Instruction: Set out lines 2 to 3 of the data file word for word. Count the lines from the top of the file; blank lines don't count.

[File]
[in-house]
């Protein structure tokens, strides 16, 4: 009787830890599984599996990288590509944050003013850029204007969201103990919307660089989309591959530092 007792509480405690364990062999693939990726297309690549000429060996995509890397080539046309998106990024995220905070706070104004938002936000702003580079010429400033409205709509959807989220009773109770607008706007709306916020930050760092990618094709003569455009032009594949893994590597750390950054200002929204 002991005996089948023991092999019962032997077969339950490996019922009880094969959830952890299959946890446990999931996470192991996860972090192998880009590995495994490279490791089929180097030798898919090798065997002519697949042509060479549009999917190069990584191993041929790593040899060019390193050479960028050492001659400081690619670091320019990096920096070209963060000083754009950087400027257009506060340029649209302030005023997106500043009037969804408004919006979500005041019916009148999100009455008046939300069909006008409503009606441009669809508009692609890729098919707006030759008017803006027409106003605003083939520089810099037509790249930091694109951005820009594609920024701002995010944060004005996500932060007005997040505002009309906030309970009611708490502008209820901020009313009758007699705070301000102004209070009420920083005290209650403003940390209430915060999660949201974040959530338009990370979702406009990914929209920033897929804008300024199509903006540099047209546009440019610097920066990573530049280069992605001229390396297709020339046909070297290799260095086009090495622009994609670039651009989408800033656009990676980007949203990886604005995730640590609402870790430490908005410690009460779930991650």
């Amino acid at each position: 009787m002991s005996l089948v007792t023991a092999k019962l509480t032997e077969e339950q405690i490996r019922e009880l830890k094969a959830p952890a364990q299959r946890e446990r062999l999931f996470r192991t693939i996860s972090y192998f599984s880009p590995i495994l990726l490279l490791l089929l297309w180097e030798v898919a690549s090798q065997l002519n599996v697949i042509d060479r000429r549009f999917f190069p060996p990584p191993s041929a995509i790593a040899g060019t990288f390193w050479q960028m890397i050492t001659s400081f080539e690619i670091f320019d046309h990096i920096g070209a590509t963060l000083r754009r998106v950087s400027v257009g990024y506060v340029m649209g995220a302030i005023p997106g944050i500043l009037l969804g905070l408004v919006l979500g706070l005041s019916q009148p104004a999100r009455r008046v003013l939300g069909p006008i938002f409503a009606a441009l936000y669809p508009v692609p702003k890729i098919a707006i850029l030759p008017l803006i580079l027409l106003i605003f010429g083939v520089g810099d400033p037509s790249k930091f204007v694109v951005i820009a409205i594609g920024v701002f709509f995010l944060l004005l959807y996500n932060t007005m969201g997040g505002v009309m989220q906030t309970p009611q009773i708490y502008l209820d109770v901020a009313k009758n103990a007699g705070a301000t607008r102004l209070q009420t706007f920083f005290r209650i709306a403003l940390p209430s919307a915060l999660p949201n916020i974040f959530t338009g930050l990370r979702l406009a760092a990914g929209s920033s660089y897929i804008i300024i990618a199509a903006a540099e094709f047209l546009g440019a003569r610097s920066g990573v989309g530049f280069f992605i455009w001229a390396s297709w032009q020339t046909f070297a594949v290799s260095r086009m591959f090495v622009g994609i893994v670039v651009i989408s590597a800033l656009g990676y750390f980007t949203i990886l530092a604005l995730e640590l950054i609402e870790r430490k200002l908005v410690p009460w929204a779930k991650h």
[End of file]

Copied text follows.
């Protein structure tokens, strides 16, 4: 009787830890599984599996990288590509944050003013850029204007969201103990919307660089989309591959530092 007792509480405690364990062999693939990726297309690549000429060996995509890397080539046309998106990024995220905070706070104004938002936000702003580079010429400033409205709509959807989220009773109770607008706007709306916020930050760092990618094709003569455009032009594949893994590597750390950054200002929204 002991005996089948023991092999019962032997077969339950490996019922009880094969959830952890299959946890446990999931996470192991996860972090192998880009590995495994490279490791089929180097030798898919090798065997002519697949042509060479549009999917190069990584191993041929790593040899060019390193050479960028050492001659400081690619670091320019990096920096070209963060000083754009950087400027257009506060340029649209302030005023997106500043009037969804408004919006979500005041019916009148999100009455008046939300069909006008409503009606441009669809508009692609890729098919707006030759008017803006027409106003605003083939520089810099037509790249930091694109951005820009594609920024701002995010944060004005996500932060007005997040505002009309906030309970009611708490502008209820901020009313009758007699705070301000102004209070009420920083005290209650403003940390209430915060999660949201974040959530338009990370979702406009990914929209920033897929804008300024199509903006540099047209546009440019610097920066990573530049280069992605001229390396297709020339046909070297290799260095086009090495622009994609670039651009989408800033656009990676980007949203990886604005995730640590609402870790430490908005410690009460779930991650």
């Amino acid at each position: 009787m002991s005996l089948v007792t023991a092999k019962l509480t032997e077969e339950q405690i490996r019922e009880l830890k094969a959830p952890a364990q299959r946890e446990r062999l999931f996470r192991t693939i996860s972090y192998f599984s880009p590995i495994l990726l490279l490791l089929l297309w180097e030798v898919a690549s090798q065997l002519n599996v697949i042509d060479r000429r549009f999917f190069p060996p990584p191993s041929a995509i790593a040899g060019t990288f390193w050479q960028m890397i050492t001659s400081f080539e690619i670091f320019d046309h990096i920096g070209a590509t963060l000083r754009r998106v950087s400027v257009g990024y506060v340029m649209g995220a302030i005023p997106g944050i500043l009037l969804g905070l408004v919006l979500g706070l005041s019916q009148p104004a999100r009455r008046v003013l939300g069909p006008i938002f409503a009606a441009l936000y669809p508009v692609p702003k890729i098919a707006i850029l030759p008017l803006i580079l027409l106003i605003f010429g083939v520089g810099d400033p037509s790249k930091f204007v694109v951005i820009a409205i594609g920024v701002f709509f995010l944060l004005l959807y996500n932060t007005m969201g997040g505002v009309m989220q906030t309970p009611q009773i708490y502008l209820d109770v901020a009313k009758n103990a007699g705070a301000t607008r102004l209070q009420t706007f920083f005290r209650i709306a403003l940390p209430s919307a915060l999660p949201n916020i974040f959530t338009g930050l990370r979702l406009a760092a990914g929209s920033s660089y897929i804008i300024i990618a199509a903006a540099e094709f047209l546009g440019a003569r610097s920066g990573v989309g530049f280069f992605i455009w001229a390396s297709w032009q020339t046909f070297a594949v290799s260095r086009m591959f090495v622009g994609i893994v670039v651009i989408s590597a800033l656009g990676y750390f980007t949203i990886l530092a604005l995730e640590l950054i609402e870790r430490k200002l908005v410690p009460w929204a779930k991650h």